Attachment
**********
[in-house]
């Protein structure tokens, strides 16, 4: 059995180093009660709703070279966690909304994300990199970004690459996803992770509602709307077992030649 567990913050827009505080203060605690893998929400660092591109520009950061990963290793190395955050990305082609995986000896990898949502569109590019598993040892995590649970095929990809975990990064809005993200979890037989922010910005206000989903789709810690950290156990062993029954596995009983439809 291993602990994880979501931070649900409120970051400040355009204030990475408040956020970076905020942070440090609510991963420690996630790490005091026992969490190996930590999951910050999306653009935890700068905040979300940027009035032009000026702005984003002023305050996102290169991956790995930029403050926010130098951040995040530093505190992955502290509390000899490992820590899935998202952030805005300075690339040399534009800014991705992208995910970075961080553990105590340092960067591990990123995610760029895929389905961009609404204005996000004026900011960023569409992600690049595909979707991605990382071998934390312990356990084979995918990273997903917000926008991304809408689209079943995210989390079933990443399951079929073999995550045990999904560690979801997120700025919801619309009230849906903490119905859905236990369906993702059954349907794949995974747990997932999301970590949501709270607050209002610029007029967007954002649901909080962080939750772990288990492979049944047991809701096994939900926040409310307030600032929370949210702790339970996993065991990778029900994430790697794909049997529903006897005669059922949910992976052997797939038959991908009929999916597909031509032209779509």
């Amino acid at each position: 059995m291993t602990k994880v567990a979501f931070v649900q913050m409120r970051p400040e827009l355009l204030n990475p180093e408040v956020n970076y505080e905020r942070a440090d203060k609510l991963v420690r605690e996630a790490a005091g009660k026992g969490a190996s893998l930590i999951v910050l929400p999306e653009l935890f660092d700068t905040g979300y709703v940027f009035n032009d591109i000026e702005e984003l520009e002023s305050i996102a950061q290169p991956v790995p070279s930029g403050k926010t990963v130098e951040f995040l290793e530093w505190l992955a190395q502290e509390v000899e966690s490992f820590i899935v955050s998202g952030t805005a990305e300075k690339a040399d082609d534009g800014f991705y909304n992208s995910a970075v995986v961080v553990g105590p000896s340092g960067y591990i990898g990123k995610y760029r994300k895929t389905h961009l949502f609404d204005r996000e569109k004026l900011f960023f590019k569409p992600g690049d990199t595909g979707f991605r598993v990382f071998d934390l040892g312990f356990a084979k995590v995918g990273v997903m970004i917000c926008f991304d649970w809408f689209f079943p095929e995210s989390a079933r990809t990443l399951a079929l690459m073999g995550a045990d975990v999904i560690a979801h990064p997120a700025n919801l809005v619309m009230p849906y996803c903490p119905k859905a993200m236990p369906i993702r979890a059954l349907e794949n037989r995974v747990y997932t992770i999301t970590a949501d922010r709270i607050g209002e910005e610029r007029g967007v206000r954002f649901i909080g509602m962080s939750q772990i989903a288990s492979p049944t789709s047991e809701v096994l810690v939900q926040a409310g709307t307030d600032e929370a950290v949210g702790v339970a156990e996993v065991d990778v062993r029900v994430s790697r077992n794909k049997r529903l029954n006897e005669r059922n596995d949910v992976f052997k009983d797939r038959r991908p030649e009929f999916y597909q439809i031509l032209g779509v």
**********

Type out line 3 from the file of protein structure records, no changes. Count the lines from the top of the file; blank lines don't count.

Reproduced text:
């Amino acid at each position: 059995m291993t602990k994880v567990a979501f931070v649900q913050m409120r970051p400040e827009l355009l204030n990475p180093e408040v956020n970076y505080e905020r942070a440090d203060k609510l991963v420690r605690e996630a790490a005091g009660k026992g969490a190996s893998l930590i999951v910050l929400p999306e653009l935890f660092d700068t905040g979300y709703v940027f009035n032009d591109i000026e702005e984003l520009e002023s305050i996102a950061q290169p991956v790995p070279s930029g403050k926010t990963v130098e951040f995040l290793e530093w505190l992955a190395q502290e509390v000899e966690s490992f820590i899935v955050s998202g952030t805005a990305e300075k690339a040399d082609d534009g800014f991705y909304n992208s995910a970075v995986v961080v553990g105590p000896s340092g960067y591990i990898g990123k995610y760029r994300k895929t389905h961009l949502f609404d204005r996000e569109k004026l900011f960023f590019k569409p992600g690049d990199t595909g979707f991605r598993v990382f071998d934390l040892g312990f356990a084979k995590v995918g990273v997903m970004i917000c926008f991304d649970w809408f689209f079943p095929e995210s989390a079933r990809t990443l399951a079929l690459m073999g995550a045990d975990v999904i560690a979801h990064p997120a700025n919801l809005v619309m009230p849906y996803c903490p119905k859905a993200m236990p369906i993702r979890a059954l349907e794949n037989r995974v747990y997932t992770i999301t970590a949501d922010r709270i607050g209002e910005e610029r007029g967007v206000r954002f649901i909080g509602m962080s939750q772990i989903a288990s492979p049944t789709s047991e809701v096994l810690v939900q926040a409310g709307t307030d600032e929370a950290v949210g702790v339970a156990e996993v065991d990778v062993r029900v994430s790697r077992n794909k049997r529903l029954n006897e005669r059922n596995d949910v992976f052997k009983d797939r038959r991908p030649e009929f999916y597909q439809i031509l032209g779509v």